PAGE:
5059 is how many cycles the simulator executed (I'm too lazy to count when there's a computer will do it for me). If you repeat what I did you could single step every last opcode and see how it adds up to 5059.

esavrperson wrote:
If you clear that a bit more it would be really helpful.

You can use breakpoints and step in the simulator just as well as we can.

You can put lipstick on a pig, but it is still a pig.

I've never met a pig I didn't like, as long as you have some salt and pepper.

esavrperson wrote:
This isn't a homework  :)

Re-inventing delay loops?

You can put lipstick on a pig, but it is still a pig.

I've never met a pig I didn't like, as long as you have some salt and pepper.

I wonder how much time has been wasted writing delay loops and routines?

When in the dark remember-the future looks brighter than ever.   I look forward to being able to predict the future!

esavrperson wrote:

My result seems to suggest an "out by 1" error. I imagine this might be because of BRNE being 1 not 2 on the last iteration.

I actually paid attention to the -1 that happens because of the because of the last BRNE iteration (In both inner loop and outer loop). I still can't figure out why the answer is 5059 and not 5060. If you clear that a bit more it would be really helpful.

This isn't a homework  :)

Have you gotten hold of the AVR instruction set?

if not, then go and look for that, it will be your best friend here.

have a look at what the instruction DEC R17 does on the last itteration,

And also what the instruction BRNE does specially the change with the possible outcome of the instruction.

It is all there in the instruction set, you just have to have a good look and truly understand what instructions are doing.

meslomp wrote:
have a look at what the instruction DEC R17 does on the last itteration,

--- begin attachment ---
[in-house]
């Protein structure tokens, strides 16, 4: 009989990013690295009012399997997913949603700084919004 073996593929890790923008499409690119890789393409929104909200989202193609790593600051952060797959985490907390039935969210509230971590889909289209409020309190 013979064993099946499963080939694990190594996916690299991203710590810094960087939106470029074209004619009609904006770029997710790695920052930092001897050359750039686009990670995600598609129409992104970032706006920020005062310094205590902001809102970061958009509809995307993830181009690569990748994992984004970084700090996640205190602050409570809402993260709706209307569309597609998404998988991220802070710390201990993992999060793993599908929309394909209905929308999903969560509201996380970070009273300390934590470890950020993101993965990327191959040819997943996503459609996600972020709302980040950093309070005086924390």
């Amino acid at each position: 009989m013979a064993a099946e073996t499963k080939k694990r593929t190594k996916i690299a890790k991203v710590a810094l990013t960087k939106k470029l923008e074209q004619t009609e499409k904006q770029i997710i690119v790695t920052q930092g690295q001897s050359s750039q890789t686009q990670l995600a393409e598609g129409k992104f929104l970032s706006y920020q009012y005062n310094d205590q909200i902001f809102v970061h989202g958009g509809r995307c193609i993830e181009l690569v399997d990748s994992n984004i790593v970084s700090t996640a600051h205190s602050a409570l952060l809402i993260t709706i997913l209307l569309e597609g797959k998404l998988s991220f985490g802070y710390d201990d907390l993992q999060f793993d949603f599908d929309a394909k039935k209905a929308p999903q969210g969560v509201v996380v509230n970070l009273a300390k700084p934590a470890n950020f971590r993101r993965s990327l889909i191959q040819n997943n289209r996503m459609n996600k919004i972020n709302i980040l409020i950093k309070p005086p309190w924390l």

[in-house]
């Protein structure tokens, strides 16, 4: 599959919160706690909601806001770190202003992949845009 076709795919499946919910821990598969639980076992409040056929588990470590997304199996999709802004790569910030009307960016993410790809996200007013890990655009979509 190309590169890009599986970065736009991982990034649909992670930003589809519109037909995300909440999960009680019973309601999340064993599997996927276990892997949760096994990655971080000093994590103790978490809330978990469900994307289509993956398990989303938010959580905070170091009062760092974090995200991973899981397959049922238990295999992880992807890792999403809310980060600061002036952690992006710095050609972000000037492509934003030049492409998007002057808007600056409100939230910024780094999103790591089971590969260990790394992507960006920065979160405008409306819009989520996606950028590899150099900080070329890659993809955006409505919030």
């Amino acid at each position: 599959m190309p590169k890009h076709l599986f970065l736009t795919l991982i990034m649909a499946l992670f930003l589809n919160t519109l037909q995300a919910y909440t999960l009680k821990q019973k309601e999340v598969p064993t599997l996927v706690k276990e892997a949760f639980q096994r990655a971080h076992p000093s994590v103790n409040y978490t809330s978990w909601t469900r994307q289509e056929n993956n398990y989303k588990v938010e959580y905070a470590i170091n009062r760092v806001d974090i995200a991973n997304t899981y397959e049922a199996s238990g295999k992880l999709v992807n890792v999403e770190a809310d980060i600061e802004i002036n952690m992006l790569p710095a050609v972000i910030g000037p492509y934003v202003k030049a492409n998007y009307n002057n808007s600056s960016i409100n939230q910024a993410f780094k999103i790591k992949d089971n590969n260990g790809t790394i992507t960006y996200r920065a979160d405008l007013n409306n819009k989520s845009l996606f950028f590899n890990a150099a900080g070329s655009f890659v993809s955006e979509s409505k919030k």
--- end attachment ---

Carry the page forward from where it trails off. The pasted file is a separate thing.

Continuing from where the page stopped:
OK, give in, I just went and checked a copy and I am having a little difficulty spotting how one DEC is ever any different from any other DEC. Care to explain? In terms of cycles it's the same even on the occasion that 0x01 DEC's to 0x00.

Last Edited: Thu. Oct 24, 2019 - 09:21 AM

I also wondered what meslomp is on.

```outer:
LDI R17,20
inner:
LDI R16,50
loop: NOP
NOP
DEC R16
BRNE loop

DEC R17
BRNE inner

done: NOP```

The loop block takes 5 cycles    (the controlling LDI and last BRNE cancel each other)

The inner block takes 50 * loop cycles

The outer block takes 20 * (inner + 3)

I make the total 20 * ((50 * 5) + 3) = 5060 cycles.

Having suggested "Trust the Simulator" I will have to load up AS7.0 and try it for myself.

David.

Last Edited: Thu. Oct 24, 2019 - 09:18 AM

The instruction set tells you that the BRNE instruction looks at the Z flag in the SREG register.

Now the DEC instruction, that is right in front of the BRNE, sets the Z flag only when the decrement reaches 0. It will always take 1 cycle, so not directly involved but as a side effect one should see and understand.

The link between BRNE and DEC is here thus is the Z flag.

The BRNE instruction takes only 1 clock cycle if the condition is false (Z flag is cleared) and 2 clock cycles if the condition is true ( Z flag is set ).

So for all but the last loop you can do the math as given, only the last loop will have 1 cycle less as the BRNE instruction has 1 clock cycle less.

that is the link here between the DEC / BRNE and 1 clock cycle difference I had hope the OP would come up with.

I think understanding things like this is part of what you should be knowing when doing assembly programming, and perhaps even more specific when you are working on counting clock cycles.